9 out of 10: Jellicoe Road is everything I could want in a book – mystery, great characters, a little romance, a strong ending. The slow start may put some readers off, but it was well-worth it for me.
I have to admit, I’ve been less than impressed with some of the Printz books in the past. A few, yes, have been terrific, but several of them have been just a little much (or little) for me.
When Jellicoe Road won the Printz award this year, I knew I planned to read it, but I still had doubts. Then I started seeing positive reviews for it pop up all over the Internet and I though just maybe it would be terrific. Then – proving once again that the personal recommendation is strongest – Elizabeth emailed me to ask if I’d read it and used the words “I really really really really loved it.” We’ve talked books enough that I know we have a lot of overlapping book love, and I vowed to move it to the top of my pile (it was already sitting in my library book basket).
I’d been warned it was a slow start, but really I thought it was more confusing than slow. There are a lot of characters and I kept having to flip back to the beginning to figure out who people were. But, spurred on by the many good things I’d heard about it, I just dealt with it and moved forward. And you should too.
Anyway, with that unconscionably long introduction, here’s the plot:
Taylor is an 18 year old girl at a boarding school near the Jellicoe Road (this all takes place in Austrialia – the author is Austrialian, so this makes sense). Nearby is a town and they call the students who go to the local high school the “Townies.” Every school year, a group of cadets come and camp/live on some adjacent property.
There’s a years-old war going on between the three groups; younger kids get kidnapped, supplies are stolen, and property is taken control of (bike paths, a garage, a club house, etc). And of course, people from the various groups secretly date each other. Of course.
Taylor has a lot of things going on besides the war – her mom left her in the town when she was young and she’s never heard from her again, and her surrogate mother, Hannah, has disappeared (perhaps murdered by the serial killer who has been picking off victims for nearly two decades in the area). Three years earlier, Taylor ran away in an attempt to find her mother and was accompanied on the journey by a runaway cadet, Jonah, who, after three days, called the leader of his group who came and retrieved them both. Needless to say, she’s gota lot on her mind.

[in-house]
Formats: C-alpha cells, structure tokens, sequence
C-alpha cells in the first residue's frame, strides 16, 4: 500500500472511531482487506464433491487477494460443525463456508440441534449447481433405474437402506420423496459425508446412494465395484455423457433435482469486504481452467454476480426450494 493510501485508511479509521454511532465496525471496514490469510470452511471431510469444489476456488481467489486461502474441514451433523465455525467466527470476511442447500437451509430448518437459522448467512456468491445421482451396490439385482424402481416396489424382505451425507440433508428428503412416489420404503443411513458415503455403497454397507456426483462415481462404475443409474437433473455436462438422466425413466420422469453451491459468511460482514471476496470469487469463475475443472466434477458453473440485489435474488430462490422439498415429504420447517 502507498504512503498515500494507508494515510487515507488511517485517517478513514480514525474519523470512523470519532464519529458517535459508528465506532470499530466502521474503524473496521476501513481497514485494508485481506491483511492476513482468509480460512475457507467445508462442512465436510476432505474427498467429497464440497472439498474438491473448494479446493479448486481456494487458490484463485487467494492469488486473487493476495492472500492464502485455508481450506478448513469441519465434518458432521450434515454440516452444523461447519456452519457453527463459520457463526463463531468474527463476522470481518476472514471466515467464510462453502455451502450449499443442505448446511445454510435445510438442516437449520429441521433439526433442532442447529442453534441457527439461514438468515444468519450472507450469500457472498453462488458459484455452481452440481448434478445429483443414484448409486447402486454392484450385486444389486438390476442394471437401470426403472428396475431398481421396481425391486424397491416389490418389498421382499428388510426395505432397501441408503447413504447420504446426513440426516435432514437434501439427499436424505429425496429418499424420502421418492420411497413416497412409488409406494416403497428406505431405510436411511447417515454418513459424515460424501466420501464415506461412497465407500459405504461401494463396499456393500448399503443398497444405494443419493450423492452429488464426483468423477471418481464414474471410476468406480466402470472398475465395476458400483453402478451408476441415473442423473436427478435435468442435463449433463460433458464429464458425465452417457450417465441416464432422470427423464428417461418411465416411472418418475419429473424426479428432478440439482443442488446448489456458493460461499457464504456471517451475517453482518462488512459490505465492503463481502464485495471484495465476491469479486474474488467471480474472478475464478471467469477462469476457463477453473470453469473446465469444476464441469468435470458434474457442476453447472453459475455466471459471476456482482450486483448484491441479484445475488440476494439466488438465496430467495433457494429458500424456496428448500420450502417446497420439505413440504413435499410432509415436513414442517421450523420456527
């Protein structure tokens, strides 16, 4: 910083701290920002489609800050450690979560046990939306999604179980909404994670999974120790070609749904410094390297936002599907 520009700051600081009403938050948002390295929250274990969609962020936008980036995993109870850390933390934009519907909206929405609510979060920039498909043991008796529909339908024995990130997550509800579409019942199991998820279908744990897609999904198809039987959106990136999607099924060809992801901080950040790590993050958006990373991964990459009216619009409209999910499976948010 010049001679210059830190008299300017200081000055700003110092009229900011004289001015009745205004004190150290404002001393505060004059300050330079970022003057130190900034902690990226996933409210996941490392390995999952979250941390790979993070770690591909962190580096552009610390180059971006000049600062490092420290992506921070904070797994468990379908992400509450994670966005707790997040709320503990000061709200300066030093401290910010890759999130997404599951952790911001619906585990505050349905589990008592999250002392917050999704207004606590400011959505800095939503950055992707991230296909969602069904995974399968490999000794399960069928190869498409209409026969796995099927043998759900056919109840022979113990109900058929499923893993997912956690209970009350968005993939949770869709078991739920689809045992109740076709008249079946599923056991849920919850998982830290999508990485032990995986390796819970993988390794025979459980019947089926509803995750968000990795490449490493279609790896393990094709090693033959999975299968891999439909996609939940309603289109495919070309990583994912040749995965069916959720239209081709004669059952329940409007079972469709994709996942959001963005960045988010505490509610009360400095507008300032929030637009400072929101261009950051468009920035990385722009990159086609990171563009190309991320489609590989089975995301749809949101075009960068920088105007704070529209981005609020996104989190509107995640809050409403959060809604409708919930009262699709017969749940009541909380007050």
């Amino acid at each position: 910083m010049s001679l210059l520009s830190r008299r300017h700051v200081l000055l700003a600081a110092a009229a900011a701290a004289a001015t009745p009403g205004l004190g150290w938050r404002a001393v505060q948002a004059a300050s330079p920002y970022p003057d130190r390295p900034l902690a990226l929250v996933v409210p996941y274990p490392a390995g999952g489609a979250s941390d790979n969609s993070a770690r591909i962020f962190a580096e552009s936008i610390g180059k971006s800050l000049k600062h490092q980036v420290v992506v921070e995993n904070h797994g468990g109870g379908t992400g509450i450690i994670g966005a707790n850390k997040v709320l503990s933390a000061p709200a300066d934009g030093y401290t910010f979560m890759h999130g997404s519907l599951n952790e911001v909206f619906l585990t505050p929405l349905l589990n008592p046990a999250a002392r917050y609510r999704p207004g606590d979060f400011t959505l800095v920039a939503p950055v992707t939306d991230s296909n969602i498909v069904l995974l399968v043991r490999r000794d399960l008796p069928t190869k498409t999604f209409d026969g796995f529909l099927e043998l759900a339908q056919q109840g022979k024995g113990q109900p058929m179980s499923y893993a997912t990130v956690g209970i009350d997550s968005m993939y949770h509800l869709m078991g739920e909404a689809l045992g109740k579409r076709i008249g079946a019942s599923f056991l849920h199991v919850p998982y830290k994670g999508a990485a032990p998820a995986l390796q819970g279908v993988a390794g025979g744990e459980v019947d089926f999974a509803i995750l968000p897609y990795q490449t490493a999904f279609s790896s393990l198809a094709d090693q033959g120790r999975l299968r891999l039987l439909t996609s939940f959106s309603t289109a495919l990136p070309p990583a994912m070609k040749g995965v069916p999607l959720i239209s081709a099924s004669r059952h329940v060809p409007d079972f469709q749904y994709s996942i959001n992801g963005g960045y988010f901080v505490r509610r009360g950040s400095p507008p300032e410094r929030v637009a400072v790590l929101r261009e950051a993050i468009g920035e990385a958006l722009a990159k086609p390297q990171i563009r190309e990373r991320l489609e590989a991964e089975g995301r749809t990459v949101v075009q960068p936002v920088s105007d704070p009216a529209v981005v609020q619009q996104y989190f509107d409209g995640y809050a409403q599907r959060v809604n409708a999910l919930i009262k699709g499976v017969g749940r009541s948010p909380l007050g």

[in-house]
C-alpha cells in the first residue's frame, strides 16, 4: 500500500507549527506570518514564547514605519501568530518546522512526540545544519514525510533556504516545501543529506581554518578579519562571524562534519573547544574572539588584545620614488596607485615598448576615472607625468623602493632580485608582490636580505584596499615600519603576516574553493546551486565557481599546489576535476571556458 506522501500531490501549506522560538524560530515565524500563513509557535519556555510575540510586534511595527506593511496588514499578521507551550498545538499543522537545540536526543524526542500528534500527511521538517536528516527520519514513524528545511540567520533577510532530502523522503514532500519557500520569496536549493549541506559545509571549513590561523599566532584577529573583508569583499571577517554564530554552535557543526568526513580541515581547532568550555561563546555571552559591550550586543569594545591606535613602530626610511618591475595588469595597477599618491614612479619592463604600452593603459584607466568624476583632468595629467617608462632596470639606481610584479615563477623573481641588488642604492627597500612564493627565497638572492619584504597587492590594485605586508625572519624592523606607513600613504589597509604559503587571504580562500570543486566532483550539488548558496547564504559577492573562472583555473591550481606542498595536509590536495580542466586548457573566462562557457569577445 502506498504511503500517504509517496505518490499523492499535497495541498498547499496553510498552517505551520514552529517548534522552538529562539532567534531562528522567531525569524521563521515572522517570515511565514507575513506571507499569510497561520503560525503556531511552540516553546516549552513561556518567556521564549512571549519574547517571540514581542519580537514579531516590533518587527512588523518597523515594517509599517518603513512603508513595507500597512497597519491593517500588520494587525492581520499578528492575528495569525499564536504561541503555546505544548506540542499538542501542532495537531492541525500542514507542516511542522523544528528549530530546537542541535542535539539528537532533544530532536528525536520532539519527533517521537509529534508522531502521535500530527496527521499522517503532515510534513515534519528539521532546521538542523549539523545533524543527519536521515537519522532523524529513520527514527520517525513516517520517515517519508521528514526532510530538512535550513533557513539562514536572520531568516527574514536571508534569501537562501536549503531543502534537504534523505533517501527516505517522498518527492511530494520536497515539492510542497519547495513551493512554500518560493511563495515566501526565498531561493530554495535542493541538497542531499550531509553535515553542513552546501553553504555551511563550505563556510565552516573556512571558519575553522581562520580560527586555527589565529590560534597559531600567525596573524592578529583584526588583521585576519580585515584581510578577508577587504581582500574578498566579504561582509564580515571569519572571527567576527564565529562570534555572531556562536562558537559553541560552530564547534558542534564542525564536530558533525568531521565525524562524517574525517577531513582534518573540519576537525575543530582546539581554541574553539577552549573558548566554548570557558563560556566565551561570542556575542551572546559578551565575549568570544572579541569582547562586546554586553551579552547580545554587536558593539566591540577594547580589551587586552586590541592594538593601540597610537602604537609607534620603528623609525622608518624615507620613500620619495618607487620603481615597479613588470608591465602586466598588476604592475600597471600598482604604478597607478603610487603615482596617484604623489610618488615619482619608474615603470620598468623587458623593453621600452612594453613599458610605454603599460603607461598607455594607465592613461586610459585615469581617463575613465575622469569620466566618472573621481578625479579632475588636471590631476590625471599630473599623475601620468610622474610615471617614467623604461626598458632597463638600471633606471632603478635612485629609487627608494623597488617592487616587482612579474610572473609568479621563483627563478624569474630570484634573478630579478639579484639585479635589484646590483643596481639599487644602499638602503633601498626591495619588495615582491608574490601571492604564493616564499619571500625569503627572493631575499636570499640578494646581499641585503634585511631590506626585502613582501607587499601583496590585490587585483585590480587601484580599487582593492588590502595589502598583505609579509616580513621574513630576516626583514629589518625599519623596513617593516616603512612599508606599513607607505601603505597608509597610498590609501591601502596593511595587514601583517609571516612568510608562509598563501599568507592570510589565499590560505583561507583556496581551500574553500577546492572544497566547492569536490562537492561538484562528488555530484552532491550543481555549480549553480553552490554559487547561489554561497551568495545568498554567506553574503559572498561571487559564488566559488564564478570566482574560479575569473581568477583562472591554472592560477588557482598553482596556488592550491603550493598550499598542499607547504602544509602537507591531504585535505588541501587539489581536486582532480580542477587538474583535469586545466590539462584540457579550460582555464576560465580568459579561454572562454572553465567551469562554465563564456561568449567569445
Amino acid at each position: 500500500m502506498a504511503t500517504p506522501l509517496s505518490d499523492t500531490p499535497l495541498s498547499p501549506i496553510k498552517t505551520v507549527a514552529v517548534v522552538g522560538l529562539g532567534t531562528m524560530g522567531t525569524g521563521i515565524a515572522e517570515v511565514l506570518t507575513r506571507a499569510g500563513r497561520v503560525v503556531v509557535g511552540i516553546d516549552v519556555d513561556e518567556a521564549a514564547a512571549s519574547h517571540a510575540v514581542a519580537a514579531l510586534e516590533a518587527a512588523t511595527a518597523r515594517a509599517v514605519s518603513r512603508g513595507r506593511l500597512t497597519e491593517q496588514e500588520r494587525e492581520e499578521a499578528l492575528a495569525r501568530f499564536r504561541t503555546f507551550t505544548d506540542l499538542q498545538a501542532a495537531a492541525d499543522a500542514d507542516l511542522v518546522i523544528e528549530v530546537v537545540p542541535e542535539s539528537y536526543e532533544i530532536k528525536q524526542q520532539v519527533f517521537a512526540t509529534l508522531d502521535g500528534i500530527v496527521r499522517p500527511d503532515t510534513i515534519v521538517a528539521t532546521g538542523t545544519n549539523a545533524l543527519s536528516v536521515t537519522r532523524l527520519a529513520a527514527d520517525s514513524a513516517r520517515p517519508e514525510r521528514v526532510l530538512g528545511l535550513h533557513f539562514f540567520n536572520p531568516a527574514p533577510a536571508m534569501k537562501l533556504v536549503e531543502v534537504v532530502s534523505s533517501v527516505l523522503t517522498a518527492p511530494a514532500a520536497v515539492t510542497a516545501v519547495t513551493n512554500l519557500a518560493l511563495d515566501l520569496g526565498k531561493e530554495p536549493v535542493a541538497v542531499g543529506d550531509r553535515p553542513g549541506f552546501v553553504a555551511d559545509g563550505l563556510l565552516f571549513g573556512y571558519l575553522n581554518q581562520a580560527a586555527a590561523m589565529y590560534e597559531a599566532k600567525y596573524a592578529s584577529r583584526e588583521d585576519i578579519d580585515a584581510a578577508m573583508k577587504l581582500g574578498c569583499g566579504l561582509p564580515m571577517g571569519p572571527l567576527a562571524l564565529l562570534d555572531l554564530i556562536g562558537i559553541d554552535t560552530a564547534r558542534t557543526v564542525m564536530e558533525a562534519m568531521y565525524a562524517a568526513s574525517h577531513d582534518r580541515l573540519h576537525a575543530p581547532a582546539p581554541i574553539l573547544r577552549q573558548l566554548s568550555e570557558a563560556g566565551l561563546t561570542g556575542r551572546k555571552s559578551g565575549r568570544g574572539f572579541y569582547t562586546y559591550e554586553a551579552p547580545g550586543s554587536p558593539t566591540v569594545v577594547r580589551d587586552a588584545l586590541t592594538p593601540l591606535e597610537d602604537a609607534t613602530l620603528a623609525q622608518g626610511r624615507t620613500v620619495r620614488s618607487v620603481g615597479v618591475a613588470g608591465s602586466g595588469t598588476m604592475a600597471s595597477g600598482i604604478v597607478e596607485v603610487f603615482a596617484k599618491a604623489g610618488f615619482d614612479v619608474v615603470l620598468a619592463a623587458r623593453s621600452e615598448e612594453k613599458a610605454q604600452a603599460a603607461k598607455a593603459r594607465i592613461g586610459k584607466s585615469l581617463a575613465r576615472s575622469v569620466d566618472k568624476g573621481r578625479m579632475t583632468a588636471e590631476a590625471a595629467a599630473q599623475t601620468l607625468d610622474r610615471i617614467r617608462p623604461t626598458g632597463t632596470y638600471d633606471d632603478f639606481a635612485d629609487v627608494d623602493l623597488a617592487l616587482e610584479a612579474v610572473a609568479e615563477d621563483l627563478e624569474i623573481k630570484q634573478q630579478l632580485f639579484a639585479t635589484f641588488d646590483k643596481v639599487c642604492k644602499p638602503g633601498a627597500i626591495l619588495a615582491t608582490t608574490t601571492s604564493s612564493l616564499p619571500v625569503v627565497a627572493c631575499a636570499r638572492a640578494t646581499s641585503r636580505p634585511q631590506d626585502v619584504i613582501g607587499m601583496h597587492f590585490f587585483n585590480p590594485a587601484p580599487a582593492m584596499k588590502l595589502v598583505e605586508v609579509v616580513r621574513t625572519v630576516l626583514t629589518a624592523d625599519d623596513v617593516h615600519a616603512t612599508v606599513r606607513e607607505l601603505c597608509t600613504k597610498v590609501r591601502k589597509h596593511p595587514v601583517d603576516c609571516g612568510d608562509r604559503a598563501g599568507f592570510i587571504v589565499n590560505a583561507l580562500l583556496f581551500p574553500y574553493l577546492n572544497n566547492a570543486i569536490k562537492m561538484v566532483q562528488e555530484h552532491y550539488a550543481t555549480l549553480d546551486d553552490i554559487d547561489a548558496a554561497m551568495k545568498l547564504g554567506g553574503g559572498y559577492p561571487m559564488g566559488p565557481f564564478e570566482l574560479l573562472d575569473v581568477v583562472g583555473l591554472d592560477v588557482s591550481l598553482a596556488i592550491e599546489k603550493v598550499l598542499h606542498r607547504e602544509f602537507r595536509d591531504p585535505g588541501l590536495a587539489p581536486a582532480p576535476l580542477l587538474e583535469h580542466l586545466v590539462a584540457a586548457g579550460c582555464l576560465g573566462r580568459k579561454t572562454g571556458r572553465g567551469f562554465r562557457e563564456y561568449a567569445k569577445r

Then, when the school year starts up again, she’s put in charge of her school’s fight in the war. She doesn’t particularly want it, but she’s not ready to give it up to the other Year Eleven kids who are trying to take it over. And worse, Jonah, the cadet who betrayed her, is the leader of the cadets this year.
Hannah, before she disappeared, had been writing a manuscript of some sort about five kids who lived on the Jellicoe Road two decades earlier. Taylor has peeked at the manuscript from time to time and realized it’s not actually in order – it just kind of jumps around.
The book itself switches between Taylor’s story and the story of the five kids (which is not in order in the book either). It’s these two narratives, Taylor’s full of flashbacks and the current war, and the five kids story, not in any apparent order, that makes this book slow-going in the beginning.
How do they connect? What happened to Taylor’s mother? Where is Hannah? Who are these five kids? Why did Jonah cut their journey short?
It’s a long book (over four hundred pages) and it comes together slowly, but so perfectly that I can’t bring myself to return it to the library without rereading the second half.
On the other hand, Kelly, a friend of mine from the iSchool and whose reading tastes generally align very closely with mine, didn’t really care for it, so I know it’s not a book that will appeal to everyone.
For me, though, it was a complete gem. If you’re willing to just trust the author to make it worth your while, I can’t recommend it highly enough.